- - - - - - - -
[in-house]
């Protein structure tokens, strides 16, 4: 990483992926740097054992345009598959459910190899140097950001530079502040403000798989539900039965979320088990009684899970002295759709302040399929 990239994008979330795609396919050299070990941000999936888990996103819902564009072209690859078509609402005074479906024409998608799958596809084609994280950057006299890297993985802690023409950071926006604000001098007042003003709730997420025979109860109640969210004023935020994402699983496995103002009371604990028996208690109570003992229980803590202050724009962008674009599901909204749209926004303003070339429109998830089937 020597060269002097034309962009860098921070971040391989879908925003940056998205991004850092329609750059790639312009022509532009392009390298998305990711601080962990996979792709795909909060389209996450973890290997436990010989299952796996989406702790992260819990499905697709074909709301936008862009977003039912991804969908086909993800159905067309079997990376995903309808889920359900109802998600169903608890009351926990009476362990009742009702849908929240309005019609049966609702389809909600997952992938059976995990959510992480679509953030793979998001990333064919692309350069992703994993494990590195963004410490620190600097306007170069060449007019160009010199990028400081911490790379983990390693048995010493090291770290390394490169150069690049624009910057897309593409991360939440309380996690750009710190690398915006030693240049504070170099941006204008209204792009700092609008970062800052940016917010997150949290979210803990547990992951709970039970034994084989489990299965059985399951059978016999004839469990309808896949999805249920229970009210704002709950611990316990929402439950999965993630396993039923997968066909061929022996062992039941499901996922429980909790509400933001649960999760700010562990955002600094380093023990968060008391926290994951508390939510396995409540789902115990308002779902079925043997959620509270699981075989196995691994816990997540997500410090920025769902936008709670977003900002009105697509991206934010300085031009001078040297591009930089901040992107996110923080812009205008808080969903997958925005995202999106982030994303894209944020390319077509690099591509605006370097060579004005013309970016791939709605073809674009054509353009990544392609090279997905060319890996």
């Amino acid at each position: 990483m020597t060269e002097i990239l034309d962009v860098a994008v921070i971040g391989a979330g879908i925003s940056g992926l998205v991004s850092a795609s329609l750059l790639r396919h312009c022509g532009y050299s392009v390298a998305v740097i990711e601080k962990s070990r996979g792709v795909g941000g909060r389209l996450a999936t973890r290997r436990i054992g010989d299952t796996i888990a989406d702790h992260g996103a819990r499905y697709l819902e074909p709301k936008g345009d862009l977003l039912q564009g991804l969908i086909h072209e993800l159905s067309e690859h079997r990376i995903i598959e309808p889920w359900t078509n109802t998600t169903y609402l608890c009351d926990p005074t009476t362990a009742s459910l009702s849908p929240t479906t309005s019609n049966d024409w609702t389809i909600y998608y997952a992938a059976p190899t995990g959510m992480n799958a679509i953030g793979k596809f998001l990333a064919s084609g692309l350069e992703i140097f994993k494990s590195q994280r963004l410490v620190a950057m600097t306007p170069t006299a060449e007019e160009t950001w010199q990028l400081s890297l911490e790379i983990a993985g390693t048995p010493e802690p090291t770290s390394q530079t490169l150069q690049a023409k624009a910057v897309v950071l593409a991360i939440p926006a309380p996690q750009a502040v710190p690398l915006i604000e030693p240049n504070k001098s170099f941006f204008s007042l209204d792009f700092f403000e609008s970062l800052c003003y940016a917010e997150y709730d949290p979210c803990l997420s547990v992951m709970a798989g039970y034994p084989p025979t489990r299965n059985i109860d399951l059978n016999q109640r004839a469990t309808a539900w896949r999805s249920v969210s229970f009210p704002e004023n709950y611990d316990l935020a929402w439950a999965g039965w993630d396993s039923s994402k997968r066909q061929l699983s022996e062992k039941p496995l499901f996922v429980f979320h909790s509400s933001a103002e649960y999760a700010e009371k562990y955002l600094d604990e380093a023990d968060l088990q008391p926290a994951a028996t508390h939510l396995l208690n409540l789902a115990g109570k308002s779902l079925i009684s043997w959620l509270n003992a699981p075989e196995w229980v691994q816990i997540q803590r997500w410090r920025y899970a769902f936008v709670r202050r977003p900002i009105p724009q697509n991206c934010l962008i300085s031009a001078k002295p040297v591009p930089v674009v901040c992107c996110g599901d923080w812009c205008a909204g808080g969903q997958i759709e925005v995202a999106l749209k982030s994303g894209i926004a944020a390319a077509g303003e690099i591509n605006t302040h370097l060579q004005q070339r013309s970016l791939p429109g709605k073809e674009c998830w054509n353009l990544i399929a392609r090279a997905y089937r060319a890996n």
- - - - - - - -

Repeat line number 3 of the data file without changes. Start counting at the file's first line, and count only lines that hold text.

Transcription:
């Amino acid at each position: 990483m020597t060269e002097i990239l034309d962009v860098a994008v921070i971040g391989a979330g879908i925003s940056g992926l998205v991004s850092a795609s329609l750059l790639r396919h312009c022509g532009y050299s392009v390298a998305v740097i990711e601080k962990s070990r996979g792709v795909g941000g909060r389209l996450a999936t973890r290997r436990i054992g010989d299952t796996i888990a989406d702790h992260g996103a819990r499905y697709l819902e074909p709301k936008g345009d862009l977003l039912q564009g991804l969908i086909h072209e993800l159905s067309e690859h079997r990376i995903i598959e309808p889920w359900t078509n109802t998600t169903y609402l608890c009351d926990p005074t009476t362990a009742s459910l009702s849908p929240t479906t309005s019609n049966d024409w609702t389809i909600y998608y997952a992938a059976p190899t995990g959510m992480n799958a679509i953030g793979k596809f998001l990333a064919s084609g692309l350069e992703i140097f994993k494990s590195q994280r963004l410490v620190a950057m600097t306007p170069t006299a060449e007019e160009t950001w010199q990028l400081s890297l911490e790379i983990a993985g390693t048995p010493e802690p090291t770290s390394q530079t490169l150069q690049a023409k624009a910057v897309v950071l593409a991360i939440p926006a309380p996690q750009a502040v710190p690398l915006i604000e030693p240049n504070k001098s170099f941006f204008s007042l209204d792009f700092f403000e609008s970062l800052c003003y940016a917010e997150y709730d949290p979210c803990l997420s547990v992951m709970a798989g039970y034994p084989p025979t489990r299965n059985i109860d399951l059978n016999q109640r004839a469990t309808a539900w896949r999805s249920v969210s229970f009210p704002e004023n709950y611990d316990l935020a929402w439950a999965g039965w993630d396993s039923s994402k997968r066909q061929l699983s022996e062992k039941p496995l499901f996922v429980f979320h909790s509400s933001a103002e649960y999760a700010e009371k562990y955002l600094d604990e380093a023990d968060l088990q008391p926290a994951a028996t508390h939510l396995l208690n409540l789902a115990g109570k308002s779902l079925i009684s043997w959620l509270n003992a699981p075989e196995w229980v691994q816990i997540q803590r997500w410090r920025y899970a769902f936008v709670r202050r977003p900002i009105p724009q697509n991206c934010l962008i300085s031009a001078k002295p040297v591009p930089v674009v901040c992107c996110g599901d923080w812009c205008a909204g808080g969903q997958i759709e925005v995202a999106l749209k982030s994303g894209i926004a944020a390319a077509g303003e690099i591509n605006t302040h370097l060579q004005q070339r013309s970016l791939p429109g709605k073809e674009c998830w054509n353009l990544i399929a392609r090279a997905y089937r060319a890996n």